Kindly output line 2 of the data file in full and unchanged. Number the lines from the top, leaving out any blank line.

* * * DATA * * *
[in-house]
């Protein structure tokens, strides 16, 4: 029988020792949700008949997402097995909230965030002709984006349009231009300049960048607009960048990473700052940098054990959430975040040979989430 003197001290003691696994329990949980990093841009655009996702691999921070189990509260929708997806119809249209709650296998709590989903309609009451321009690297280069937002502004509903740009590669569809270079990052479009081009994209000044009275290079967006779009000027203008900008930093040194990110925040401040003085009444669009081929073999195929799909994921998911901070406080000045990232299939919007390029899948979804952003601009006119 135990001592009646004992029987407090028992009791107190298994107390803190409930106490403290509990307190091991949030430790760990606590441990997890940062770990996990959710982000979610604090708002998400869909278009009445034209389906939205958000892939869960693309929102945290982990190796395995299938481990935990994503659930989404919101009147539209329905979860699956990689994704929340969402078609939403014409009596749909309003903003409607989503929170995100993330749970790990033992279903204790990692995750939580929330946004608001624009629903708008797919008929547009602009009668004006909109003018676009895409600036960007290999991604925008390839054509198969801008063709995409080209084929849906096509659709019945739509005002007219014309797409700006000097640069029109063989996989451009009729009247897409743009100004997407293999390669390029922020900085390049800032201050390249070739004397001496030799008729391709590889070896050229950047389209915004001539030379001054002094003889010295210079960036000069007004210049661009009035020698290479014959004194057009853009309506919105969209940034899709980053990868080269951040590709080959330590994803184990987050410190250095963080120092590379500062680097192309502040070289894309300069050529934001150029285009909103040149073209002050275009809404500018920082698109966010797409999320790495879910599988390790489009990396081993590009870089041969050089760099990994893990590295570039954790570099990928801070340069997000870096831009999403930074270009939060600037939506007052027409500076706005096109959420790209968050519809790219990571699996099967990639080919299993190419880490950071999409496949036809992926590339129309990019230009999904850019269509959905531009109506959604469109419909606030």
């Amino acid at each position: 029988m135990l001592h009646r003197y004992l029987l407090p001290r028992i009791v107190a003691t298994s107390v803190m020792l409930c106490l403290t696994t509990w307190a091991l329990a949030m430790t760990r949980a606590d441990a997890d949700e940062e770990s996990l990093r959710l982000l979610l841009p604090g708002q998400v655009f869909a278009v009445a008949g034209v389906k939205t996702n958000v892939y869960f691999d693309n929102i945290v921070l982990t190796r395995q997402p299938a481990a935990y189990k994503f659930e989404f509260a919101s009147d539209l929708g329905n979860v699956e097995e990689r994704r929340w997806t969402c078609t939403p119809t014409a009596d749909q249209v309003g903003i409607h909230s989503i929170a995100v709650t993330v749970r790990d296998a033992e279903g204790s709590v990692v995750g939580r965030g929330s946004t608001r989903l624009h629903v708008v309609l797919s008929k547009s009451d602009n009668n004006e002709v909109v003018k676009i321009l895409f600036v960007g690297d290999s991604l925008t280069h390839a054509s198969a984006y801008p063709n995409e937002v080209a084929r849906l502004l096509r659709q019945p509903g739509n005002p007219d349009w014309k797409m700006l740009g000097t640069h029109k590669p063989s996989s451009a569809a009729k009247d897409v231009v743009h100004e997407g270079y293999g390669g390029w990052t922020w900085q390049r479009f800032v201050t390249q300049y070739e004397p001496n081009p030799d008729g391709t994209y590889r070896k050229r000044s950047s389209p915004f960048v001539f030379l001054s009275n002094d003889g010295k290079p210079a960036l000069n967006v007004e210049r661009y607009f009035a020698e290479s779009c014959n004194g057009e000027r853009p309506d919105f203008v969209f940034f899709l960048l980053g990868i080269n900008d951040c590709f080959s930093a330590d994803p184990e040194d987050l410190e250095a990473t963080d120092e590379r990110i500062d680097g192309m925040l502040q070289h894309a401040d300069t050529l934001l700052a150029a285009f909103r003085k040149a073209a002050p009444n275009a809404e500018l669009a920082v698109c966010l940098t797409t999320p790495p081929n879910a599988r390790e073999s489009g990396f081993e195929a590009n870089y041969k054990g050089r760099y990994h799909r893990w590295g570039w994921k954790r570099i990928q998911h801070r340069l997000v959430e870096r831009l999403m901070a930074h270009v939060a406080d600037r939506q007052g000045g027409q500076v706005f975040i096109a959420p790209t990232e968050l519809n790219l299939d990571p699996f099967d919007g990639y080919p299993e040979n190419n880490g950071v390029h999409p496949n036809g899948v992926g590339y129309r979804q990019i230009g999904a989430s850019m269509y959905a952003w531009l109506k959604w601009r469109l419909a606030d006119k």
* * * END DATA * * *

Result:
């Protein structure tokens, strides 16, 4: 029988020792949700008949997402097995909230965030002709984006349009231009300049960048607009960048990473700052940098054990959430975040040979989430 003197001290003691696994329990949980990093841009655009996702691999921070189990509260929708997806119809249209709650296998709590989903309609009451321009690297280069937002502004509903740009590669569809270079990052479009081009994209000044009275290079967006779009000027203008900008930093040194990110925040401040003085009444669009081929073999195929799909994921998911901070406080000045990232299939919007390029899948979804952003601009006119 135990001592009646004992029987407090028992009791107190298994107390803190409930106490403290509990307190091991949030430790760990606590441990997890940062770990996990959710982000979610604090708002998400869909278009009445034209389906939205958000892939869960693309929102945290982990190796395995299938481990935990994503659930989404919101009147539209329905979860699956990689994704929340969402078609939403014409009596749909309003903003409607989503929170995100993330749970790990033992279903204790990692995750939580929330946004608001624009629903708008797919008929547009602009009668004006909109003018676009895409600036960007290999991604925008390839054509198969801008063709995409080209084929849906096509659709019945739509005002007219014309797409700006000097640069029109063989996989451009009729009247897409743009100004997407293999390669390029922020900085390049800032201050390249070739004397001496030799008729391709590889070896050229950047389209915004001539030379001054002094003889010295210079960036000069007004210049661009009035020698290479014959004194057009853009309506919105969209940034899709980053990868080269951040590709080959330590994803184990987050410190250095963080120092590379500062680097192309502040070289894309300069050529934001150029285009909103040149073209002050275009809404500018920082698109966010797409999320790495879910599988390790489009990396081993590009870089041969050089760099990994893990590295570039954790570099990928801070340069997000870096831009999403930074270009939060600037939506007052027409500076706005096109959420790209968050519809790219990571699996099967990639080919299993190419880490950071999409496949036809992926590339129309990019230009999904850019269509959905531009109506959604469109419909606030």